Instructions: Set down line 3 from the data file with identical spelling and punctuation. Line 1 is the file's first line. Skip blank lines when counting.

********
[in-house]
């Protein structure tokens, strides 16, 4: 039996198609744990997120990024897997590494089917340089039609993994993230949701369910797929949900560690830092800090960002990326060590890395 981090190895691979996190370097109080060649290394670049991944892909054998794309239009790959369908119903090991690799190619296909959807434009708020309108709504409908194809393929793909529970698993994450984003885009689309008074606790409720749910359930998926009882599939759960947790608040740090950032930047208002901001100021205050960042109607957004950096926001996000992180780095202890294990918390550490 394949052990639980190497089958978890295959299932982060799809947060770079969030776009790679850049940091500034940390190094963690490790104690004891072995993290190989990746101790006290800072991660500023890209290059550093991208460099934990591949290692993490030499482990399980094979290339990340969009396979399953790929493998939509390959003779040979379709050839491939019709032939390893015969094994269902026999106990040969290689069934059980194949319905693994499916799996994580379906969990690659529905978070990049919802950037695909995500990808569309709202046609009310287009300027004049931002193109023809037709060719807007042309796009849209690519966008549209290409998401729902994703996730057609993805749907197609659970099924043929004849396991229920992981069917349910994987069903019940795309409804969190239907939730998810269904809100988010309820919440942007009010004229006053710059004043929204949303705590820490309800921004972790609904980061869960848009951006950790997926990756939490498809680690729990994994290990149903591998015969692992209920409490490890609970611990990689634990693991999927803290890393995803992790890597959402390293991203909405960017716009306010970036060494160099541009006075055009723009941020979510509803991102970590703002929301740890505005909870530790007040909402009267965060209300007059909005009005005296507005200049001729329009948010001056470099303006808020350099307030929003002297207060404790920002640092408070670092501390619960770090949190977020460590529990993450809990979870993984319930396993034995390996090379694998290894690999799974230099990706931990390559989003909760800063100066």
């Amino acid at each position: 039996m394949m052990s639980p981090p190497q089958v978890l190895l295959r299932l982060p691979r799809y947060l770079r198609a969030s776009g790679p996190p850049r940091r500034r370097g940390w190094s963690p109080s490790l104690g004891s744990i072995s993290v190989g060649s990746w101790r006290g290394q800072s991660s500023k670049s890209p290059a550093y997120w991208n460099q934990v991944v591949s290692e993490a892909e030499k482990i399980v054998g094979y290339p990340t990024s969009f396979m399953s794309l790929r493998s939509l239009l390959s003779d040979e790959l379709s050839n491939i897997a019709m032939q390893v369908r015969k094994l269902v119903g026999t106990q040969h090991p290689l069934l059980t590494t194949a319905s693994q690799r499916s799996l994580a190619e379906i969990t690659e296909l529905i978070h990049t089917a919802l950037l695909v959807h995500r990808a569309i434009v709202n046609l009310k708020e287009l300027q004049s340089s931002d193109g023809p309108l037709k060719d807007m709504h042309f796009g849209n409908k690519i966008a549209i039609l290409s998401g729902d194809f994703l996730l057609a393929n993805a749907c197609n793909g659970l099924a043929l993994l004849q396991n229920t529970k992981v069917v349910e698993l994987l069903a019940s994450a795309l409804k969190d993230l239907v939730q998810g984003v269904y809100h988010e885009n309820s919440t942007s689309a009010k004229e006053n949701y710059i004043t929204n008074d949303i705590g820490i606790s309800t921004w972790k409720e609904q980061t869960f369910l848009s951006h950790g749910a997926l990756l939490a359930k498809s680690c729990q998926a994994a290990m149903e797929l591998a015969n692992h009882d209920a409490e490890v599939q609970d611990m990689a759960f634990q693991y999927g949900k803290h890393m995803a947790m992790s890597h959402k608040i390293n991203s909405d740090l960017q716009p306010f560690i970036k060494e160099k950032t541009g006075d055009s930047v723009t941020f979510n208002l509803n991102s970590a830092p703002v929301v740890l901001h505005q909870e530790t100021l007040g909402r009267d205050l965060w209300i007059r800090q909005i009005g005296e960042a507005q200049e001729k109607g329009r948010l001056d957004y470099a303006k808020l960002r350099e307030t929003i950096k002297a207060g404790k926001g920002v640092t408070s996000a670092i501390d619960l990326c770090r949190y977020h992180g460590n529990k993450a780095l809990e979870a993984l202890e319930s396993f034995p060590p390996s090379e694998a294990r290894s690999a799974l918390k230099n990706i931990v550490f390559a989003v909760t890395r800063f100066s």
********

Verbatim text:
């Amino acid at each position: 039996m394949m052990s639980p981090p190497q089958v978890l190895l295959r299932l982060p691979r799809y947060l770079r198609a969030s776009g790679p996190p850049r940091r500034r370097g940390w190094s963690p109080s490790l104690g004891s744990i072995s993290v190989g060649s990746w101790r006290g290394q800072s991660s500023k670049s890209p290059a550093y997120w991208n460099q934990v991944v591949s290692e993490a892909e030499k482990i399980v054998g094979y290339p990340t990024s969009f396979m399953s794309l790929r493998s939509l239009l390959s003779d040979e790959l379709s050839n491939i897997a019709m032939q390893v369908r015969k094994l269902v119903g026999t106990q040969h090991p290689l069934l059980t590494t194949a319905s693994q690799r499916s799996l994580a190619e379906i969990t690659e296909l529905i978070h990049t089917a919802l950037l695909v959807h995500r990808a569309i434009v709202n046609l009310k708020e287009l300027q004049s340089s931002d193109g023809p309108l037709k060719d807007m709504h042309f796009g849209n409908k690519i966008a549209i039609l290409s998401g729902d194809f994703l996730l057609a393929n993805a749907c197609n793909g659970l099924a043929l993994l004849q396991n229920t529970k992981v069917v349910e698993l994987l069903a019940s994450a795309l409804k969190d993230l239907v939730q998810g984003v269904y809100h988010e885009n309820s919440t942007s689309a009010k004229e006053n949701y710059i004043t929204n008074d949303i705590g820490i606790s309800t921004w972790k409720e609904q980061t869960f369910l848009s951006h950790g749910a997926l990756l939490a359930k498809s680690c729990q998926a994994a290990m149903e797929l591998a015969n692992h009882d209920a409490e490890v599939q609970d611990m990689a759960f634990q693991y999927g949900k803290h890393m995803a947790m992790s890597h959402k608040i390293n991203s909405d740090l960017q716009p306010f560690i970036k060494e160099k950032t541009g006075d055009s930047v723009t941020f979510n208002l509803n991102s970590a830092p703002v929301v740890l901001h505005q909870e530790t100021l007040g909402r009267d205050l965060w209300i007059r800090q909005i009005g005296e960042a507005q200049e001729k109607g329009r948010l001056d957004y470099a303006k808020l960002r350099e307030t929003i950096k002297a207060g404790k926001g920002v640092t408070s996000a670092i501390d619960l990326c770090r949190y977020h992180g460590n529990k993450a780095l809990e979870a993984l202890e319930s396993f034995p060590p390996s090379e694998a294990r290894s690999a799974l918390k230099n990706i931990v550490f390559a989003v909760t890395r800063f100066s």